01 of 07
Loveseats: Couches, Chairs and Sofas Built For Two
Beyond the obvious (the bed), can furniture be romantic? Well, yes: for almost as long as people have been making furniture, they've been making furniture built for two. Come take a tour of sexy seats throughout the centuries.Continue to 2 of 7 below.
02 of 07
Loveseats: The Duchesse
A couple can sit facing each other in a duchesse brisée, which is essentially two upholstered chairs put together - sometimes with an ottoman in the middle, as in this case. This variation on a daybed developed in the first quarter of the 18th century.Continue to 3 of 7 below.
03 of 07
Loveseats: The Fainting Couch
In the Victorian Era, a particularly curvy type of méridienne was popularly known as a fainting couch - so-called because a heavily-corseted lady of the period might collapse upon it to catch her breath. Dating from the 1830s, these daybeds were often over-sized and wide enough for two - suggesting that a lady might swoon onto one for something more restorative than a nap.Continue to 4 of 7 below.
04 of 07
Loveseats: The Tête-a-Tête
Taking its name from the French phrase for an intimate conversation, the tête-a-tête is a serpentine sofa, or a pair of chairs joined together at the opposite arms in a serpentine shape; either way, the two people occupying it can literally put their heads together - or just admire each other's profile. This usually cushy piece developed in the early Victorian Era (1830s), using the then-new coil-spring upholstery.Continue to 5 of 7 below.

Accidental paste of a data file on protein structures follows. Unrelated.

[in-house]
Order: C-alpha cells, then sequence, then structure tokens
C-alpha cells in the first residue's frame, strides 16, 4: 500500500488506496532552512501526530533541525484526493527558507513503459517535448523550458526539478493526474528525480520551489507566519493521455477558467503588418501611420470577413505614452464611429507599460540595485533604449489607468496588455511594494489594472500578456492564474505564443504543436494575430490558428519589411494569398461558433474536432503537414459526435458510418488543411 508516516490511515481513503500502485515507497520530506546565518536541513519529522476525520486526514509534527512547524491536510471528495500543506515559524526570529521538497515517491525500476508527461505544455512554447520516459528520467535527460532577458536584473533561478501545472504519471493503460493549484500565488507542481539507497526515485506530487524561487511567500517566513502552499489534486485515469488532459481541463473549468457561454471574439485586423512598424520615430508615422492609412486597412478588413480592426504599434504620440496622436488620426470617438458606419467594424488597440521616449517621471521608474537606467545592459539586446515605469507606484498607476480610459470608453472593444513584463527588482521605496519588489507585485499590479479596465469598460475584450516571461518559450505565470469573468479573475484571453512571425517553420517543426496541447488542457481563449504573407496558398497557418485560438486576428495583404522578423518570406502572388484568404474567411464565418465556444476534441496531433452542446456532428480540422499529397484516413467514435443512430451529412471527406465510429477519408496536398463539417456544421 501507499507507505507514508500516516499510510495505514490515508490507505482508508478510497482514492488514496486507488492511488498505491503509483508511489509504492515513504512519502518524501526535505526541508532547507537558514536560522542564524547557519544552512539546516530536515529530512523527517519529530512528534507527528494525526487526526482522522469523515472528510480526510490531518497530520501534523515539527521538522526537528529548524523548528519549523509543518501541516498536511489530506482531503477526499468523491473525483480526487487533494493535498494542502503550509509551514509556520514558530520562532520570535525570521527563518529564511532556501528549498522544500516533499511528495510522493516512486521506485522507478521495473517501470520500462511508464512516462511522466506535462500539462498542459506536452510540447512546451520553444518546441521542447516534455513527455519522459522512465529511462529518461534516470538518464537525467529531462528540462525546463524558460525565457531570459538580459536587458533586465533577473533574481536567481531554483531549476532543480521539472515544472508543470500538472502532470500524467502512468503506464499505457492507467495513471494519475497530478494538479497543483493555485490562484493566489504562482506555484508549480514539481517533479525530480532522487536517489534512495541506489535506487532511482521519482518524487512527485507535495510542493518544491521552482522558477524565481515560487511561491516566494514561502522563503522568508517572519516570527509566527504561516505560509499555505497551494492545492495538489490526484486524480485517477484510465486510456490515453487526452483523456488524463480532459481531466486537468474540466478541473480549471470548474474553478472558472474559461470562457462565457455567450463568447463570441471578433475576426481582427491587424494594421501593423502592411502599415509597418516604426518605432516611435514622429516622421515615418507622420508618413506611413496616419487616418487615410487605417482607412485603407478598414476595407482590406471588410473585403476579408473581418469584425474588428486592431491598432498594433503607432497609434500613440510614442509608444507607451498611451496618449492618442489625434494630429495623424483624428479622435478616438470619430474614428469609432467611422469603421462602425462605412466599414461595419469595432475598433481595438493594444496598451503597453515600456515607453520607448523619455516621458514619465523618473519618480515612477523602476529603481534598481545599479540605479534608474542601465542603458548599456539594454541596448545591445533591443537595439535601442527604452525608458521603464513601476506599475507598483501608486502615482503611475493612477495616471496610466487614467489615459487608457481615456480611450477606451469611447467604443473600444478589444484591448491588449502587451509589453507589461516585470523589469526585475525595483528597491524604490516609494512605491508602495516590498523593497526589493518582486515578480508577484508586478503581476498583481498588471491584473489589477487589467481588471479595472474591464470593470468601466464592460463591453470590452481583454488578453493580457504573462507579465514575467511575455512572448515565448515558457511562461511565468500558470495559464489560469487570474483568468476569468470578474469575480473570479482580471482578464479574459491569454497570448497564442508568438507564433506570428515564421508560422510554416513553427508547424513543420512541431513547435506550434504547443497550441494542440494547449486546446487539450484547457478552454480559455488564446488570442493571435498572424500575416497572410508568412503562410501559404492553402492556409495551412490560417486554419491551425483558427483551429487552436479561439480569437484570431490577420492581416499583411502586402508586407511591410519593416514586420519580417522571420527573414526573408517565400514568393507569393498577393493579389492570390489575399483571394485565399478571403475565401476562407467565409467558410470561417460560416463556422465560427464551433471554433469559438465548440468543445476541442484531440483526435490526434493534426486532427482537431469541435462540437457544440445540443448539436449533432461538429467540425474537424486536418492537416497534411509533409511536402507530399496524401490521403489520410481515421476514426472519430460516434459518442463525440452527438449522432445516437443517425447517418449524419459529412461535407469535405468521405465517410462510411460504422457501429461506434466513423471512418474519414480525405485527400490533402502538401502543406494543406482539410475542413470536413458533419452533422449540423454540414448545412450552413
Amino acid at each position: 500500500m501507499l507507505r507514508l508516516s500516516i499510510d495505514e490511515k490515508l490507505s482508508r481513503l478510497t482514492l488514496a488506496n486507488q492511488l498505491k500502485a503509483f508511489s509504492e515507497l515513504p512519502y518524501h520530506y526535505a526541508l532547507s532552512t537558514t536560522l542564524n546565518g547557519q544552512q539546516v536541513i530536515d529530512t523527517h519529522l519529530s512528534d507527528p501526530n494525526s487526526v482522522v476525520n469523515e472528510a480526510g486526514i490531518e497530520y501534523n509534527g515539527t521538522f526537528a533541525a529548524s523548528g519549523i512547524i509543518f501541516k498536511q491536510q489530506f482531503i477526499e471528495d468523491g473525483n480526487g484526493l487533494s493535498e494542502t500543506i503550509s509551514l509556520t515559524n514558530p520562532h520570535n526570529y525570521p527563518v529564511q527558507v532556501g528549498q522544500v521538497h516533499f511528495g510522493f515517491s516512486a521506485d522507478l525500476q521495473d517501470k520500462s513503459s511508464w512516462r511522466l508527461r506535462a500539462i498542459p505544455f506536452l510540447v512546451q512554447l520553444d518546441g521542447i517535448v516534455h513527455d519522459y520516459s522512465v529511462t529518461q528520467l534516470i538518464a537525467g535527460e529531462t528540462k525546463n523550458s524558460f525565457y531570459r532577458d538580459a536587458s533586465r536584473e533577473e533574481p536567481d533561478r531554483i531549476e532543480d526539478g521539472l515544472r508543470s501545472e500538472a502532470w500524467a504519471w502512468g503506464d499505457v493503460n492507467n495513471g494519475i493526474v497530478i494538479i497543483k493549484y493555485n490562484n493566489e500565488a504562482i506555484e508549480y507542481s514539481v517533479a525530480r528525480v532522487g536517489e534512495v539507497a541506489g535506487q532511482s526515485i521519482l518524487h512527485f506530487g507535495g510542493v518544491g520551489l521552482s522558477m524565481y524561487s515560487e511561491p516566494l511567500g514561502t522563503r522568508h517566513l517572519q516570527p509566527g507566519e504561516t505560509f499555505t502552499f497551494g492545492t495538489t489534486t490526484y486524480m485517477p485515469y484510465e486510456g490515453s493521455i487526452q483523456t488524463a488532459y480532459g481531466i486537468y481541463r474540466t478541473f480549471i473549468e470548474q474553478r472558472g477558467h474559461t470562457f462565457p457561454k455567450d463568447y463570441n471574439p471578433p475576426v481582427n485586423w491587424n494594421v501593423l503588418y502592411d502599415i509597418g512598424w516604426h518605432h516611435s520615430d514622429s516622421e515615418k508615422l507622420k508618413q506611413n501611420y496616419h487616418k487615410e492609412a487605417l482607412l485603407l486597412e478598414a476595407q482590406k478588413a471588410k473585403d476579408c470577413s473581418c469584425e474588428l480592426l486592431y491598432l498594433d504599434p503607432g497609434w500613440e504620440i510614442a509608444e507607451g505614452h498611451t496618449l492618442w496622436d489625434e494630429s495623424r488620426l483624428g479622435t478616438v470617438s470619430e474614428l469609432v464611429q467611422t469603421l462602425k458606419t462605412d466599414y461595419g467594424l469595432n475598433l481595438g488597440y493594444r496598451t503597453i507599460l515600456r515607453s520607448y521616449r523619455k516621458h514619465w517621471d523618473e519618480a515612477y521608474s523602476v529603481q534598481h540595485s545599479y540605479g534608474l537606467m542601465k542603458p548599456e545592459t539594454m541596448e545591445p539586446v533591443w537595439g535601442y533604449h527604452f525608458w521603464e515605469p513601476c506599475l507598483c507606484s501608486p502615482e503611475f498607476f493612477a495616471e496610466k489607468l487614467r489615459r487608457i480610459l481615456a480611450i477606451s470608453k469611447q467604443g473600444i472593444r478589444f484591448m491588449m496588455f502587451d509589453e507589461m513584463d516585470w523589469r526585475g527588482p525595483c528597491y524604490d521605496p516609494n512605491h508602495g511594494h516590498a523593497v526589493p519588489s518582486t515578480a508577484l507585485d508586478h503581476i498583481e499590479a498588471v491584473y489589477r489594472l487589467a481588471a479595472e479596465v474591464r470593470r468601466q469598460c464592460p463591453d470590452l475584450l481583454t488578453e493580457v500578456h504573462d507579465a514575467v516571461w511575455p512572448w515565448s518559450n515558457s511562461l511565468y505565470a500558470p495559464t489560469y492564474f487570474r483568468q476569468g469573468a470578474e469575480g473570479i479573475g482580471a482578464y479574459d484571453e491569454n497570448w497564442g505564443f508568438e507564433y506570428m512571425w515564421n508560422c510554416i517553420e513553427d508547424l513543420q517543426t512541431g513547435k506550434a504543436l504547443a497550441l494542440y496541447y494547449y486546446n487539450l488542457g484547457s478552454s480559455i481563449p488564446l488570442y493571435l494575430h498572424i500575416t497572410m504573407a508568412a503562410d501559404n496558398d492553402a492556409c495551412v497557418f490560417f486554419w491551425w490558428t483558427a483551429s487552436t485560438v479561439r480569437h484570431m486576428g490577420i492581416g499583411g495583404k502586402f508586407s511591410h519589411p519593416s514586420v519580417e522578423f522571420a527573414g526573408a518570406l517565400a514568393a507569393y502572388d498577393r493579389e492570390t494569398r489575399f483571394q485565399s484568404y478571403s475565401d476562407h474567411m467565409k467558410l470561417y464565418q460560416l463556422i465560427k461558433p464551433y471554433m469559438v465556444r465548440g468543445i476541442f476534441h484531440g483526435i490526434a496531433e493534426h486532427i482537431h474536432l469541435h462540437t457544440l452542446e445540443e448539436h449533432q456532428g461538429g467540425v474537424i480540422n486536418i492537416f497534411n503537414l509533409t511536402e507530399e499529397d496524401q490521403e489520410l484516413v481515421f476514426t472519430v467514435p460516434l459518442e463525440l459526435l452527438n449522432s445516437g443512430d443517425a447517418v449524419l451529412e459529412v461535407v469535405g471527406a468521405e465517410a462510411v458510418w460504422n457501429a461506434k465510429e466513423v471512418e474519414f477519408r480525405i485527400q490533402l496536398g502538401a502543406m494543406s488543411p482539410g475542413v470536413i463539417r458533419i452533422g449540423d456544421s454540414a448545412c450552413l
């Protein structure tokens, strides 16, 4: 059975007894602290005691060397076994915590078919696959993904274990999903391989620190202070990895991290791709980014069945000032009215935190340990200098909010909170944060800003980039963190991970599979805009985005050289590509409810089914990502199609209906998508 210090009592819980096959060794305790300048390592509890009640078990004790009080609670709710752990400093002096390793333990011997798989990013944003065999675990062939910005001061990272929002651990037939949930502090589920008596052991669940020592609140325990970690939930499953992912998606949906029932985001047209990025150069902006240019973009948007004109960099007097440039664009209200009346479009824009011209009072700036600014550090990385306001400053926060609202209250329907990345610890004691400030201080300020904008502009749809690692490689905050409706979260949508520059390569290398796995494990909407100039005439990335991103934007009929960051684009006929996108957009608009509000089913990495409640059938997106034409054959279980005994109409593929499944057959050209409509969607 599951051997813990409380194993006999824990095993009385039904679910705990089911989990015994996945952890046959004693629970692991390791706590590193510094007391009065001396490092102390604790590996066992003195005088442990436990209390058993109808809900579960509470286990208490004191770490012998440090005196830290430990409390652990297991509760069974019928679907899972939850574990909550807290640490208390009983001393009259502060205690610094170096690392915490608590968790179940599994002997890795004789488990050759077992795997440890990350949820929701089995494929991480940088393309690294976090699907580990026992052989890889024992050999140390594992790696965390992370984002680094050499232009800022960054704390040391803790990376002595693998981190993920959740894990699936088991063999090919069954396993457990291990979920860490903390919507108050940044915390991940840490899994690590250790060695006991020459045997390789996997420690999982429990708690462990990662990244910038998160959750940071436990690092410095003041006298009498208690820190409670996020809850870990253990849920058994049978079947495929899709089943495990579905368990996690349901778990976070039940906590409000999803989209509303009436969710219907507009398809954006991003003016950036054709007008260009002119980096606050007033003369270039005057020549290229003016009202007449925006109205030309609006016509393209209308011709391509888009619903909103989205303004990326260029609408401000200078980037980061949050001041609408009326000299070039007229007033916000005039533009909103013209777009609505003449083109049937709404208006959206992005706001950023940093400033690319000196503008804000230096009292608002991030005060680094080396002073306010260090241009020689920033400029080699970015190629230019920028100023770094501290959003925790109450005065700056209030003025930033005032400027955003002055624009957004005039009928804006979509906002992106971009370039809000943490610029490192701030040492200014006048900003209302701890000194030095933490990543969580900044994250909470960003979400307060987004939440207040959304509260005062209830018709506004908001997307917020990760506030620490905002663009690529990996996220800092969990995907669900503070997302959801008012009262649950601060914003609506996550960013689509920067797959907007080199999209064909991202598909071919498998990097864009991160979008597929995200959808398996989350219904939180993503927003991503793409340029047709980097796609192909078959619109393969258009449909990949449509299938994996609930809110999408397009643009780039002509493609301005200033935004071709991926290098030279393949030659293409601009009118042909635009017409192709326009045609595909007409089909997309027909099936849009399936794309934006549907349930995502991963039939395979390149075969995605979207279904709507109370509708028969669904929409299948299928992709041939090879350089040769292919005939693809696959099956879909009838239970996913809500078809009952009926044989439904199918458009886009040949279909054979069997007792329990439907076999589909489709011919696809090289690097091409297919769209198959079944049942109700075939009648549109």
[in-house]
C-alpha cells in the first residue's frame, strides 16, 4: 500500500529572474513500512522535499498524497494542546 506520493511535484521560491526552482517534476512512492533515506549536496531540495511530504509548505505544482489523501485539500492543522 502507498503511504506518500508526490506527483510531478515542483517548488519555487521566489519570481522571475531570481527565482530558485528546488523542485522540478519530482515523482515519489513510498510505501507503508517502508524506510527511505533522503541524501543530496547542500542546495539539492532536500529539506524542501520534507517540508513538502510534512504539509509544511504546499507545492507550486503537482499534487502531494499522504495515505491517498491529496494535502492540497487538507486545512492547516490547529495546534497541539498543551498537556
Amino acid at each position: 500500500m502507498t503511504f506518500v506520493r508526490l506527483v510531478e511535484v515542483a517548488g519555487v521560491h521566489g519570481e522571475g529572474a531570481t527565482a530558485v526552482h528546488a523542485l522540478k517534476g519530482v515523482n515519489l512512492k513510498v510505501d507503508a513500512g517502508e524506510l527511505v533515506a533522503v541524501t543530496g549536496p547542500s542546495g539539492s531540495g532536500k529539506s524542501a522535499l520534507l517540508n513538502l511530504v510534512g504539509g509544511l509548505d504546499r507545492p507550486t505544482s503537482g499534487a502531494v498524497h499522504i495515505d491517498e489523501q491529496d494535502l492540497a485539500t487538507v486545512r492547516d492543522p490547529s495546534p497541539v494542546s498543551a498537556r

05 of 07
Loveseats: The Boudeuse
Lovers sit back-to-back in the boudeuse, another mid-19th century piece - basically a sofa with a single back down the middle. Popular in France under Napoleon III, during the Second Empire, it tended to be seen in large salons or public spaces like hotel or theater lobbies. Perfectly respectable - and perfect for a discreet handclasp or passing a note.Continue to 6 of 7 below.
06 of 07
Loveseats: The Loveseat Sofa
"Loveseat" can apply to any sofa that's big enough for two - and only two. Developing along with the first couches in the mid-1700s, it's appeared throughout the ages in a variety of styles, shapes and fabrics.Continue to 7 of 7 below.
07 of 07
Loveseats: The Valentine Sofa
What lover can resist a sofa named the Valentine? This reclining piece - Mid-Century Modern take on a chaise longue - is a variation on a custom sofa by interior designer William Haines, who created it for the Frances Brody house in Los Angeles in 1950. It displays his signature biscuit tufted upholstery and stark-yet-sensual design.